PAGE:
“Threats?” Angelo queried, then the liquor spoke up. “Sure. Fuck it. I’ll go. Let’s beat those PISA fucks at their own fucking game.”
“Actually, Dr. Moore,” General Rauchbach said evenly, taking another long sip of beer, “this is our game.”
Angelo snuffed a laugh through his nose.
“Did they actually go to Mars?” he checked. “In this game of yours?”
“They’re there right now,” General Rauchbach growled evenly.
# # #
“Wow, it’s completely different in person,” Carlos said, looking as far up and around at the canopy of trees as his rebreather suit would allow. Somewhere high in a thin mist were the very tops of those trees, but Carlos couldn’t for the life of him make them out.
“How so?” asked Mouse, his voice soft and crackly through the motorcyclists’ radio gear they’d rigged into the suits for communications on Mars.
“I don’t know,” Carlos admitted, furrowing his brow. “The trees seem much larger in person. Much larger. I guess the astral body doesn’t quite accurately translate its physical surroundings to the brain.”
He glanced at Mouse, who stood holding one of the Laser Emitting Targets, and added, “Or something.”
“Well, I don’t know, man, but this is where I was before. Nobody could forget those fucking trees.”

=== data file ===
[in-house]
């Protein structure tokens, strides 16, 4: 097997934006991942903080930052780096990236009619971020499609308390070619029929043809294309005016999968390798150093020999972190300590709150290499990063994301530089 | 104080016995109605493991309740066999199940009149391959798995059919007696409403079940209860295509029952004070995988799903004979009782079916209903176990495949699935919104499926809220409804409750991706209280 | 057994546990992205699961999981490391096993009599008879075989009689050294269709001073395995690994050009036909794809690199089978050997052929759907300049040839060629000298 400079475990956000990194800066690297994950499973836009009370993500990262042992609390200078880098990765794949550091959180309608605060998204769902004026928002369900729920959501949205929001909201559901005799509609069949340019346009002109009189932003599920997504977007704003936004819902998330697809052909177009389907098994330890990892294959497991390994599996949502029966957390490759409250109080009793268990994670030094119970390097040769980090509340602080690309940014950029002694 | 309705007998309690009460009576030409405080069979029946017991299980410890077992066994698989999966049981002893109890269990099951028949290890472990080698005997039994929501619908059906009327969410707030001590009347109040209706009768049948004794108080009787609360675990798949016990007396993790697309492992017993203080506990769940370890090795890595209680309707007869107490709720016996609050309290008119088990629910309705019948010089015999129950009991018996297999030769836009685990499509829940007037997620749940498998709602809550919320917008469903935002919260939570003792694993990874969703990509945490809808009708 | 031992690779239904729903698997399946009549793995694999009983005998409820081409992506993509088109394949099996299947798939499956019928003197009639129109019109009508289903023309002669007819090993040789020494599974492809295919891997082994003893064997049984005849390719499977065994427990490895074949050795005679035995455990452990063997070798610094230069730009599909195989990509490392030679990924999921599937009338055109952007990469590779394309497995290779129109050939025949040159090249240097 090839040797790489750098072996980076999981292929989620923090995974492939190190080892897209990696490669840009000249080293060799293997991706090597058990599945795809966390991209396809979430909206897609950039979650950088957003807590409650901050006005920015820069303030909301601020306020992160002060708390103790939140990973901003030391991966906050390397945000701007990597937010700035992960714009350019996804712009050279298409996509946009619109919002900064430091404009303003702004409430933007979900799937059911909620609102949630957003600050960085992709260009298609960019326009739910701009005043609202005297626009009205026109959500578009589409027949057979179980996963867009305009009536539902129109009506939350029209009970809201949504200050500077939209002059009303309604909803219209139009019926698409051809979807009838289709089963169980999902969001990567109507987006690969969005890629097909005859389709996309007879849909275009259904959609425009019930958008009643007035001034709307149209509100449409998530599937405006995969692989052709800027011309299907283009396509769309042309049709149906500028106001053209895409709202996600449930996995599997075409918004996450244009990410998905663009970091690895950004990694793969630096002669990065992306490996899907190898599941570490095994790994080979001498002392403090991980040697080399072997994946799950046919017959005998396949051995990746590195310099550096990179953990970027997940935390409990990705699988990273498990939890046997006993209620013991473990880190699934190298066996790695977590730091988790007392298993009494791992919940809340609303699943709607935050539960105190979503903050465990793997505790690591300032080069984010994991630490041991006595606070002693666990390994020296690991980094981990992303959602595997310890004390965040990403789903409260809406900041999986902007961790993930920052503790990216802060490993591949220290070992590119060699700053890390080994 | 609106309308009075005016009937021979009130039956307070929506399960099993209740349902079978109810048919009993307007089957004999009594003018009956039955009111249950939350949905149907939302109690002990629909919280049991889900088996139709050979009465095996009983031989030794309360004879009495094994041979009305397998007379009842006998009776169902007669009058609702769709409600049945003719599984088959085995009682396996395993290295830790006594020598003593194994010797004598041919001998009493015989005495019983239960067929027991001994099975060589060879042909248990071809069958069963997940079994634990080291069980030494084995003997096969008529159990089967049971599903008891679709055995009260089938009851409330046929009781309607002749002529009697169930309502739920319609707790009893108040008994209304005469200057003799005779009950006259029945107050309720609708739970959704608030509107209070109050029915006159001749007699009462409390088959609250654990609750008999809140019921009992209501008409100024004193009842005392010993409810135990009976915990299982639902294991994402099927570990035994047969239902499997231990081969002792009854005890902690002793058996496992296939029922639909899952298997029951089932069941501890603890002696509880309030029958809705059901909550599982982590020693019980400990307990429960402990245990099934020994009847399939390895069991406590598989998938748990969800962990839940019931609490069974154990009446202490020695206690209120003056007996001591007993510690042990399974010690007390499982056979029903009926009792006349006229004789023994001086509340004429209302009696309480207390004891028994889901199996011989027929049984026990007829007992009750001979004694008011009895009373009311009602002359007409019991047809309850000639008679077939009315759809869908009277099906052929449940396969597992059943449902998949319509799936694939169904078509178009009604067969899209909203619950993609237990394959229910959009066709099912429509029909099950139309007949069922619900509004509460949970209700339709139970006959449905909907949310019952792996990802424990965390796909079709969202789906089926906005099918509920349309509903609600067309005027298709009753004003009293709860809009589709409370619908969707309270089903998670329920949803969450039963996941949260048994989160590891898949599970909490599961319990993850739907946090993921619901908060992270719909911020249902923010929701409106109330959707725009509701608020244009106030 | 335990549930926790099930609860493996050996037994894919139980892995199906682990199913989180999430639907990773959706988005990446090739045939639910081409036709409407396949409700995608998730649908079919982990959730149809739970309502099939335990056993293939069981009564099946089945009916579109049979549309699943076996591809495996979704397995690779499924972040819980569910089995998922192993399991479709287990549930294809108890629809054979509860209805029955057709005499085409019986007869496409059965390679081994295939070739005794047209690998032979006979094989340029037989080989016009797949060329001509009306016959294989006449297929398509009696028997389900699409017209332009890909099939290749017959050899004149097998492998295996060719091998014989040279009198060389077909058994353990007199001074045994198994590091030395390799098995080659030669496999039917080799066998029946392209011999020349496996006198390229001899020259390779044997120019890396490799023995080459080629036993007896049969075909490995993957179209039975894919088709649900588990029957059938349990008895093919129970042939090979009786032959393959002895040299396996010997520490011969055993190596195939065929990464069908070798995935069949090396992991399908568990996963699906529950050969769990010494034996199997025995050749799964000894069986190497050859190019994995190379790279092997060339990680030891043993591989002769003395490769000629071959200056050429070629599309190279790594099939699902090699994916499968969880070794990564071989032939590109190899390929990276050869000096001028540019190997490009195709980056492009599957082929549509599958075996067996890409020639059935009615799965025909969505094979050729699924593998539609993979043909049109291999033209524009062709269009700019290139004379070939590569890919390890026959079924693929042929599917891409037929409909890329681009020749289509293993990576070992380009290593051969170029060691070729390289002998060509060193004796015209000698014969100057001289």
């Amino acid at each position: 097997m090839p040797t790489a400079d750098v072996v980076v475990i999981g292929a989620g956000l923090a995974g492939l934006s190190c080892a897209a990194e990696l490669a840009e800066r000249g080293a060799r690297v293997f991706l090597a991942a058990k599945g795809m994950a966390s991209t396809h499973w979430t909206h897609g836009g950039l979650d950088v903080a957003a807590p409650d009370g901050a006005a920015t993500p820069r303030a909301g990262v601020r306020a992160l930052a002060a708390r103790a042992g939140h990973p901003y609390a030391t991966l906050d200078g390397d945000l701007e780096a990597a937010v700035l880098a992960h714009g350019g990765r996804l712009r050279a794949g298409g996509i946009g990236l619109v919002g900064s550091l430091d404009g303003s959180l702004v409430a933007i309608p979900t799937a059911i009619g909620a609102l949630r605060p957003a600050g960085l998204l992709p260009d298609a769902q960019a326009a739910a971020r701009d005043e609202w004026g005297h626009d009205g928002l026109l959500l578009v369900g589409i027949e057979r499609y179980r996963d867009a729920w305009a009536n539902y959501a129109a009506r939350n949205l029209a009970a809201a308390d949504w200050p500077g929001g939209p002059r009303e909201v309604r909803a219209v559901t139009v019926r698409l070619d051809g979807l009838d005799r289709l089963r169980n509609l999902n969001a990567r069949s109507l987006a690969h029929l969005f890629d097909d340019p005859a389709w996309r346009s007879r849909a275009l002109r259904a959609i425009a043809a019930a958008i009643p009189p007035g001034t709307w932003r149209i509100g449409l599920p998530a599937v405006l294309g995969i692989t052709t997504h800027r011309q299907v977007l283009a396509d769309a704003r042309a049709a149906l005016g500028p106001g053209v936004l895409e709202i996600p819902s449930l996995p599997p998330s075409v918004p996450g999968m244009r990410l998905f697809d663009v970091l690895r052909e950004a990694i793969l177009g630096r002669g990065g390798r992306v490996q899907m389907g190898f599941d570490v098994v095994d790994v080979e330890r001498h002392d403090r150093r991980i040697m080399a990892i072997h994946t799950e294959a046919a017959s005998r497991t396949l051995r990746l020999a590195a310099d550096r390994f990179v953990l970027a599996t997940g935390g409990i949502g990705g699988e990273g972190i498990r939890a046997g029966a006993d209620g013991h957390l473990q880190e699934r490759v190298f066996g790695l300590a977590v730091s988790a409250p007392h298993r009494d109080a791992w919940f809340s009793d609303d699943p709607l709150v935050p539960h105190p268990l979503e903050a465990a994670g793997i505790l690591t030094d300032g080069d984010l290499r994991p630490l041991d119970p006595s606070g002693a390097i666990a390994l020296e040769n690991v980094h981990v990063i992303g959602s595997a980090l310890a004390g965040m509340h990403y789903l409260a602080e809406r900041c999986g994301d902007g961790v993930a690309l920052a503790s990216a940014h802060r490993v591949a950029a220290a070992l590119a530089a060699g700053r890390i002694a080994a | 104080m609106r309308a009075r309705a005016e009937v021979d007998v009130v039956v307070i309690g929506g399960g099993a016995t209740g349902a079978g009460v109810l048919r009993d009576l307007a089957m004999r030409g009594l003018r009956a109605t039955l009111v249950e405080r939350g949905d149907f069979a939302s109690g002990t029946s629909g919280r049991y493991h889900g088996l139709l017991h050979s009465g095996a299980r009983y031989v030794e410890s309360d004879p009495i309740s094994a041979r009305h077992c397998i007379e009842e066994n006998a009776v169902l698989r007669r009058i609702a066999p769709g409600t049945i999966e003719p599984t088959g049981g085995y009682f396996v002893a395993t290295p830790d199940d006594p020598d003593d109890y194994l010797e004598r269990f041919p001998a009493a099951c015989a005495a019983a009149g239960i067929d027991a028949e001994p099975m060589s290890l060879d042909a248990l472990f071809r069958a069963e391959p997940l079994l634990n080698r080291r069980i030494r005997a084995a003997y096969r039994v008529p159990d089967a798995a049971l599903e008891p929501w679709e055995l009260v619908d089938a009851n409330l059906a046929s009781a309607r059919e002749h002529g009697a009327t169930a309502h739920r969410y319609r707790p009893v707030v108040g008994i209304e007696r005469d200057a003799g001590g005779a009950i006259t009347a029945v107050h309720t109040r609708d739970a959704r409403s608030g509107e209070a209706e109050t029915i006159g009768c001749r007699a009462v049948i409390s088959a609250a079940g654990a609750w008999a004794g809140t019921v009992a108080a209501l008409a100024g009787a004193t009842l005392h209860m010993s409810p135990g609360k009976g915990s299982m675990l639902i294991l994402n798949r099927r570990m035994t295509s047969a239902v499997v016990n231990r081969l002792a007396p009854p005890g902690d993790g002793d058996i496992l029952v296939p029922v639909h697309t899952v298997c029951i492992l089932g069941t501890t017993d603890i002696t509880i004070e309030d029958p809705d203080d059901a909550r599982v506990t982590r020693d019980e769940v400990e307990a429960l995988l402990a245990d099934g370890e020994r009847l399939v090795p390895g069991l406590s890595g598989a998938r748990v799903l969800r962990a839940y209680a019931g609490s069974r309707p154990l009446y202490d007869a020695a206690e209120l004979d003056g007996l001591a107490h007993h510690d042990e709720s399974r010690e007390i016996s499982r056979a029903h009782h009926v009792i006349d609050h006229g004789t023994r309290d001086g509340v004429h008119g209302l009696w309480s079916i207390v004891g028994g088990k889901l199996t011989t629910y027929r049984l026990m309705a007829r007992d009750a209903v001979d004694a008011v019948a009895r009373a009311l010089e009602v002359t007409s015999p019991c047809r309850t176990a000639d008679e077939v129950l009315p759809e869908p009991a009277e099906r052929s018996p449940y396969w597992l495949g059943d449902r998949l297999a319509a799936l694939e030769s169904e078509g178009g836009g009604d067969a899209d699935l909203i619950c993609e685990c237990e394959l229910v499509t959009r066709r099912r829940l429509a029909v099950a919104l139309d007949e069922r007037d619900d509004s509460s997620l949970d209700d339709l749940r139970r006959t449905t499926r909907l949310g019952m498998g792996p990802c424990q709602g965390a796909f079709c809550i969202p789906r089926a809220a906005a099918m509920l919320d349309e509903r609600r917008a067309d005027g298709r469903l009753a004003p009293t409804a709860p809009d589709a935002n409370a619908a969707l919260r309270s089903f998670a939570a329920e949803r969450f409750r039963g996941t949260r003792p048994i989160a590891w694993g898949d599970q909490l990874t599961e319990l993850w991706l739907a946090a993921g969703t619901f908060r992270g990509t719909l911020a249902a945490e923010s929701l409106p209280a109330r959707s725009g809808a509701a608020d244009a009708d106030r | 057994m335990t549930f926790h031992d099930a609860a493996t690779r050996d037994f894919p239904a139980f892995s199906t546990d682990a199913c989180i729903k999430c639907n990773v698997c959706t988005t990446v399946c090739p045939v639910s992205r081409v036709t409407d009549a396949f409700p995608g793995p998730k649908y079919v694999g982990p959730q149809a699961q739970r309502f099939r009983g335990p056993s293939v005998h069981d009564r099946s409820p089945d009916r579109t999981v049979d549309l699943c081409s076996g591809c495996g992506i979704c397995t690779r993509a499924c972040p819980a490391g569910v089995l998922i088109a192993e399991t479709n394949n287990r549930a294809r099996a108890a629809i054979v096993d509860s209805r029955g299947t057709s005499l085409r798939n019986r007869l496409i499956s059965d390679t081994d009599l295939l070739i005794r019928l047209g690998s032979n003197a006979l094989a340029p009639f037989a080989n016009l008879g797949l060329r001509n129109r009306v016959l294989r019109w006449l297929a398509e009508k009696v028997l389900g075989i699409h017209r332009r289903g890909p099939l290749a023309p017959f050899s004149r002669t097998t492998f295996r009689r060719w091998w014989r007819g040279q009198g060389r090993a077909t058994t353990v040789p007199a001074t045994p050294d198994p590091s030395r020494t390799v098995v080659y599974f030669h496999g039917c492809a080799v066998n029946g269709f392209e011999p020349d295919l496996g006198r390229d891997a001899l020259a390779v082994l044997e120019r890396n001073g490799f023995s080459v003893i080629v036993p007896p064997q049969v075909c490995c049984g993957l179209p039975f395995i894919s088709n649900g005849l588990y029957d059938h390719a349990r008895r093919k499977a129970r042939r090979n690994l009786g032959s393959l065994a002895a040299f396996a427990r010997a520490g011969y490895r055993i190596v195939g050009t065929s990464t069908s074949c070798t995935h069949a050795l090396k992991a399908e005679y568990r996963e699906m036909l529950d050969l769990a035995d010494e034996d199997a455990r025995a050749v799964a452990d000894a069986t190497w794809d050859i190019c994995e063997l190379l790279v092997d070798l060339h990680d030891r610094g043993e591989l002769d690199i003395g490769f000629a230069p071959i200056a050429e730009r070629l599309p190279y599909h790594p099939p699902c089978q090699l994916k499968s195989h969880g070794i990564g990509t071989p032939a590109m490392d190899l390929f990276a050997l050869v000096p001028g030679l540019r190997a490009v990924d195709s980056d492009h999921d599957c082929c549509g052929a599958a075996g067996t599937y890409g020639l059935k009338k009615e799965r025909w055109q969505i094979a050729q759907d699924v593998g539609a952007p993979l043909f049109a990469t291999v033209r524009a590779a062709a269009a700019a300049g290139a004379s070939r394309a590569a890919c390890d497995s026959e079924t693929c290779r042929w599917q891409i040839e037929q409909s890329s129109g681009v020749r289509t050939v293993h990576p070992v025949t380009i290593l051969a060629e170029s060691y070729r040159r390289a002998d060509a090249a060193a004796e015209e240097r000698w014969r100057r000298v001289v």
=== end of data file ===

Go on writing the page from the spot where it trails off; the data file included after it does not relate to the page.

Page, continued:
Mouse gazed up into the twilit sky, brushed with crimson and purple, and also tried to see the tops.
“How tall do you think they are?” Carlos wondered, unable to focus through his sense of awe.
Mouse moved over to the nearest tree—a sapling, he would’ve called it back on Earth—and took one of the leaves in his gloved hand. Up close, it was a rich, deep green. He nodded thoughtfully and took another long look around. As he gazed into the distance, he could see shadowy shapes moving, almost like apes in the trees—though these apes, by their motions, undoubtedly had wings.
“You think we’re safe here?” Mouse asked instead of answering, trying to sound casual. “There’s obviously life in this forest, and not no Light Beings either.”
“Yeah—I saw them, too,” Carlos said, without giving anything away. “We’ll just have to keep an eye out. Speaking of escaping, we should turn the pod around so we can drive straight into the beam home, should the need arise.”
“Good idea,” Mouse agreed, handing his LET to Carlos and heading back to the pod. When he returned, Carlos was still gazing thoughtfully into the gloaming sky.
“Let’s just get this set up and head back, huh?” Mouse suggested, eyeing him curiously. “You know Bransen said—”
“I think I get it now,” Carlos whispered.
“We’re really here.”
Mouse furrowed his brow and looked at Carlos as if Carlos was crazy.
“No shit,” Mouse said softly. “Isn’t that the point?”